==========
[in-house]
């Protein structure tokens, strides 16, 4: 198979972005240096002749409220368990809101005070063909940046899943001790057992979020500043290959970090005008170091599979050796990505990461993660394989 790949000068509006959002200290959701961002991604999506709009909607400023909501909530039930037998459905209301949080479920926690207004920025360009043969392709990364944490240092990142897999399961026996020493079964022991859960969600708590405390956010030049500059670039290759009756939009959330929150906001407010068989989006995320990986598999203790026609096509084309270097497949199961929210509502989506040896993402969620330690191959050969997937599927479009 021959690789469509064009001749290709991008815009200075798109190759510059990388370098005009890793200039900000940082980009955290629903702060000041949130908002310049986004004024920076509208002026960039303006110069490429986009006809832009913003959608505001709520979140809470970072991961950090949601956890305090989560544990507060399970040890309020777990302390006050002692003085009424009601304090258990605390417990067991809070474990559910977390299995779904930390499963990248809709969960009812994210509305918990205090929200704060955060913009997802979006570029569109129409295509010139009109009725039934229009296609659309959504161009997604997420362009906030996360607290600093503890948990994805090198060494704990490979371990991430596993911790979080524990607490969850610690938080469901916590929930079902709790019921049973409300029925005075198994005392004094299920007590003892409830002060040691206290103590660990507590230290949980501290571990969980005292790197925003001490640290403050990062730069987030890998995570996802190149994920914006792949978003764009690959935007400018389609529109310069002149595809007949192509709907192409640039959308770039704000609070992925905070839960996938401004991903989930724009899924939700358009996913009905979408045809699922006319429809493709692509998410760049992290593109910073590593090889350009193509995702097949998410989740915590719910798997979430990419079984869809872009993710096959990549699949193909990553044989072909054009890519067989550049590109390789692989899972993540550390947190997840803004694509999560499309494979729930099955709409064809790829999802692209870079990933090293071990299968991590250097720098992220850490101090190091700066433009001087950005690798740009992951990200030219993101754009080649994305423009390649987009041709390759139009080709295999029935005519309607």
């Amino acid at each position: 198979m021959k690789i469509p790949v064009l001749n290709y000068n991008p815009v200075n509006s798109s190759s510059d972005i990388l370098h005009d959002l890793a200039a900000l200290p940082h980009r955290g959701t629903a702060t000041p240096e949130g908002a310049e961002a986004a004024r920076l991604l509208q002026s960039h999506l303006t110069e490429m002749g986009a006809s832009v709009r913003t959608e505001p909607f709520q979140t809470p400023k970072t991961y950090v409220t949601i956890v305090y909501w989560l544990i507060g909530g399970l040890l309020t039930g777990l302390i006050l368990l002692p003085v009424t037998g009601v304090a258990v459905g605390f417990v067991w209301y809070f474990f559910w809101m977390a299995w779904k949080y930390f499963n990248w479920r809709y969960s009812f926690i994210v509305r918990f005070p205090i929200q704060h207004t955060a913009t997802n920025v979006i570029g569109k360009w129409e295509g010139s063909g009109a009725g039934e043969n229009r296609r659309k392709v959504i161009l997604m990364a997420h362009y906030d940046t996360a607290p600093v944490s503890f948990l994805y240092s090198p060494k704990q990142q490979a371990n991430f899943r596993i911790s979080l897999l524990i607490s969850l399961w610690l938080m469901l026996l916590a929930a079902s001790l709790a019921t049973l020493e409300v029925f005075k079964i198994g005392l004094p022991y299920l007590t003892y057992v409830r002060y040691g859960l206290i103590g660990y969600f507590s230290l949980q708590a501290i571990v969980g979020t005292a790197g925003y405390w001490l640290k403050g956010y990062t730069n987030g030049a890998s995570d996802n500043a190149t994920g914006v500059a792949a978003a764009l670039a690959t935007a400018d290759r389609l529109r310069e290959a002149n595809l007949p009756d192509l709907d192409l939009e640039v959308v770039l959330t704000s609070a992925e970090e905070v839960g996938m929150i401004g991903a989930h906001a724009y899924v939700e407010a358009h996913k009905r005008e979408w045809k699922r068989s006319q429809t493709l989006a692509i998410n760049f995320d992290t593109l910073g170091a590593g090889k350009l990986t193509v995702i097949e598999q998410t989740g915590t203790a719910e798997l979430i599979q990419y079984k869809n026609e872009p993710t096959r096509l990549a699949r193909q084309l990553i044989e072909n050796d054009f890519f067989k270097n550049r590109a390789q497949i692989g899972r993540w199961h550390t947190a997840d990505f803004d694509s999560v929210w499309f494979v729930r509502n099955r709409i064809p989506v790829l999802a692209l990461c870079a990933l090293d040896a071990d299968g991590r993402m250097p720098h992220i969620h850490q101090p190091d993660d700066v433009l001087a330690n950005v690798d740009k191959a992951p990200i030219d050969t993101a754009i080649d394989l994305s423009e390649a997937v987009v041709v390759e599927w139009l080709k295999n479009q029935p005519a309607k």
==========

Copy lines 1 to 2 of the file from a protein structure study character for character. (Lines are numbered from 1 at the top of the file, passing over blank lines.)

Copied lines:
[in-house]
């Protein structure tokens, strides 16, 4: 198979972005240096002749409220368990809101005070063909940046899943001790057992979020500043290959970090005008170091599979050796990505990461993660394989 790949000068509006959002200290959701961002991604999506709009909607400023909501909530039930037998459905209301949080479920926690207004920025360009043969392709990364944490240092990142897999399961026996020493079964022991859960969600708590405390956010030049500059670039290759009756939009959330929150906001407010068989989006995320990986598999203790026609096509084309270097497949199961929210509502989506040896993402969620330690191959050969997937599927479009 021959690789469509064009001749290709991008815009200075798109190759510059990388370098005009890793200039900000940082980009955290629903702060000041949130908002310049986004004024920076509208002026960039303006110069490429986009006809832009913003959608505001709520979140809470970072991961950090949601956890305090989560544990507060399970040890309020777990302390006050002692003085009424009601304090258990605390417990067991809070474990559910977390299995779904930390499963990248809709969960009812994210509305918990205090929200704060955060913009997802979006570029569109129409295509010139009109009725039934229009296609659309959504161009997604997420362009906030996360607290600093503890948990994805090198060494704990490979371990991430596993911790979080524990607490969850610690938080469901916590929930079902709790019921049973409300029925005075198994005392004094299920007590003892409830002060040691206290103590660990507590230290949980501290571990969980005292790197925003001490640290403050990062730069987030890998995570996802190149994920914006792949978003764009690959935007400018389609529109310069002149595809007949192509709907192409640039959308770039704000609070992925905070839960996938401004991903989930724009899924939700358009996913009905979408045809699922006319429809493709692509998410760049992290593109910073590593090889350009193509995702097949998410989740915590719910798997979430990419079984869809872009993710096959990549699949193909990553044989072909054009890519067989550049590109390789692989899972993540550390947190997840803004694509999560499309494979729930099955709409064809790829999802692209870079990933090293071990299968991590250097720098992220850490101090190091700066433009001087950005690798740009992951990200030219993101754009080649994305423009390649987009041709390759139009080709295999029935005519309607």